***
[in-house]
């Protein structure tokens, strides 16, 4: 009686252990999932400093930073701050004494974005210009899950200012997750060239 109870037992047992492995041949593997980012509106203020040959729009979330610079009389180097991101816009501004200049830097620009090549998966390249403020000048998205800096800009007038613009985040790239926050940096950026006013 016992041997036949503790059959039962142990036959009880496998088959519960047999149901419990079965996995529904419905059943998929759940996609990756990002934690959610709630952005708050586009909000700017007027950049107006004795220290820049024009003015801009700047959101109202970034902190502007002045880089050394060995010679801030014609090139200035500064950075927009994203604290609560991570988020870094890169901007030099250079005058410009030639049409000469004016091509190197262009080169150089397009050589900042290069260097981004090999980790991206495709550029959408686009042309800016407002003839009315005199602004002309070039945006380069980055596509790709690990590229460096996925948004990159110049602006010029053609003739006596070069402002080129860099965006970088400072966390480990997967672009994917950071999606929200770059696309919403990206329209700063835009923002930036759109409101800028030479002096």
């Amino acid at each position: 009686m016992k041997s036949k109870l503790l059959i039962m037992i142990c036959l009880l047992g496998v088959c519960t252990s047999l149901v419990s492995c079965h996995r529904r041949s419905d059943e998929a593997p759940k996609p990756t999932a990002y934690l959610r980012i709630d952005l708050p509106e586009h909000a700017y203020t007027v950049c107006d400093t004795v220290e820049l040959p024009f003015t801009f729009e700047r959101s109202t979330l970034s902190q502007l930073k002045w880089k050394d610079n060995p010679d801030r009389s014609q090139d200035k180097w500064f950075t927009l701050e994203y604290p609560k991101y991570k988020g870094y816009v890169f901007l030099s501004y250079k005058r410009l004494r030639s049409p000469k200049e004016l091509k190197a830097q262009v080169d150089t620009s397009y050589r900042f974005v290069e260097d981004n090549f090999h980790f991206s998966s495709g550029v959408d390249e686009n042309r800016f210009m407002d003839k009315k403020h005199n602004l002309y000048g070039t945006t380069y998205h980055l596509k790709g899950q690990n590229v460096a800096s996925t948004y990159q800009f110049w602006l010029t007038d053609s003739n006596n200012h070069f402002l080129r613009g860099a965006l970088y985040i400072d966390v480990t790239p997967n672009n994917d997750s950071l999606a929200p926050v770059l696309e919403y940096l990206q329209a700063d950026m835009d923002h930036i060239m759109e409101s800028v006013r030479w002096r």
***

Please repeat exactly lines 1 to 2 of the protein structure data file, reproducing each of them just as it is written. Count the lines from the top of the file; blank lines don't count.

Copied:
[in-house]
């Protein structure tokens, strides 16, 4: 009686252990999932400093930073701050004494974005210009899950200012997750060239 109870037992047992492995041949593997980012509106203020040959729009979330610079009389180097991101816009501004200049830097620009090549998966390249403020000048998205800096800009007038613009985040790239926050940096950026006013 016992041997036949503790059959039962142990036959009880496998088959519960047999149901419990079965996995529904419905059943998929759940996609990756990002934690959610709630952005708050586009909000700017007027950049107006004795220290820049024009003015801009700047959101109202970034902190502007002045880089050394060995010679801030014609090139200035500064950075927009994203604290609560991570988020870094890169901007030099250079005058410009030639049409000469004016091509190197262009080169150089397009050589900042290069260097981004090999980790991206495709550029959408686009042309800016407002003839009315005199602004002309070039945006380069980055596509790709690990590229460096996925948004990159110049602006010029053609003739006596070069402002080129860099965006970088400072966390480990997967672009994917950071999606929200770059696309919403990206329209700063835009923002930036759109409101800028030479002096």